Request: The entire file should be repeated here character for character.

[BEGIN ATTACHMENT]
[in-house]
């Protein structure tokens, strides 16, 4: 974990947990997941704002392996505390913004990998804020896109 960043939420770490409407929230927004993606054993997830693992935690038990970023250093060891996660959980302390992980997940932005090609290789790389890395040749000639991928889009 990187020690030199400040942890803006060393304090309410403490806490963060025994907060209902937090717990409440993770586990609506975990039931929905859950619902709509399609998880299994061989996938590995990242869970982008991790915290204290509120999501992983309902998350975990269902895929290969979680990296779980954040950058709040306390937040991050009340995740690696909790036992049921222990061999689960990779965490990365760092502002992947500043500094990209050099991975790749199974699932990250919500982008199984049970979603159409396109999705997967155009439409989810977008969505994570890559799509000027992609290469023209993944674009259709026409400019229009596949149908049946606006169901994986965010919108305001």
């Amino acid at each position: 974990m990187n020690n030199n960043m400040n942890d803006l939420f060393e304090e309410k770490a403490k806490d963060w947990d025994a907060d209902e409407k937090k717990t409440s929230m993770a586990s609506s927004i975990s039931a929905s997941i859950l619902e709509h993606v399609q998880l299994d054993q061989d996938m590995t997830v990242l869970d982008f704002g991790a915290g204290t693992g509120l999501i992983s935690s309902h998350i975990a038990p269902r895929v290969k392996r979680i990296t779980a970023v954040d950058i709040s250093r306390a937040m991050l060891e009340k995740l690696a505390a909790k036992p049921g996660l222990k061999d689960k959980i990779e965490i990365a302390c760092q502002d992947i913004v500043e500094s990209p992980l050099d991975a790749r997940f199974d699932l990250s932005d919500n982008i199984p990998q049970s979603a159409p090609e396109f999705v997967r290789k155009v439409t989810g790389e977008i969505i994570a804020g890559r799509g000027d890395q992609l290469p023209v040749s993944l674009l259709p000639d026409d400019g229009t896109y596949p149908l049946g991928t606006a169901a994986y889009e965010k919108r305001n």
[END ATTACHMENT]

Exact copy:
[in-house]
């Protein structure tokens, strides 16, 4: 974990947990997941704002392996505390913004990998804020896109 960043939420770490409407929230927004993606054993997830693992935690038990970023250093060891996660959980302390992980997940932005090609290789790389890395040749000639991928889009 990187020690030199400040942890803006060393304090309410403490806490963060025994907060209902937090717990409440993770586990609506975990039931929905859950619902709509399609998880299994061989996938590995990242869970982008991790915290204290509120999501992983309902998350975990269902895929290969979680990296779980954040950058709040306390937040991050009340995740690696909790036992049921222990061999689960990779965490990365760092502002992947500043500094990209050099991975790749199974699932990250919500982008199984049970979603159409396109999705997967155009439409989810977008969505994570890559799509000027992609290469023209993944674009259709026409400019229009596949149908049946606006169901994986965010919108305001």
């Amino acid at each position: 974990m990187n020690n030199n960043m400040n942890d803006l939420f060393e304090e309410k770490a403490k806490d963060w947990d025994a907060d209902e409407k937090k717990t409440s929230m993770a586990s609506s927004i975990s039931a929905s997941i859950l619902e709509h993606v399609q998880l299994d054993q061989d996938m590995t997830v990242l869970d982008f704002g991790a915290g204290t693992g509120l999501i992983s935690s309902h998350i975990a038990p269902r895929v290969k392996r979680i990296t779980a970023v954040d950058i709040s250093r306390a937040m991050l060891e009340k995740l690696a505390a909790k036992p049921g996660l222990k061999d689960k959980i990779e965490i990365a302390c760092q502002d992947i913004v500043e500094s990209p992980l050099d991975a790749r997940f199974d699932l990250s932005d919500n982008i199984p990998q049970s979603a159409p090609e396109f999705v997967r290789k155009v439409t989810g790389e977008i969505i994570a804020g890559r799509g000027d890395q992609l290469p023209v040749s993944l674009l259709p000639d026409d400019g229009t896109y596949p149908l049946g991928t606006a169901a994986y889009e965010k919108r305001n």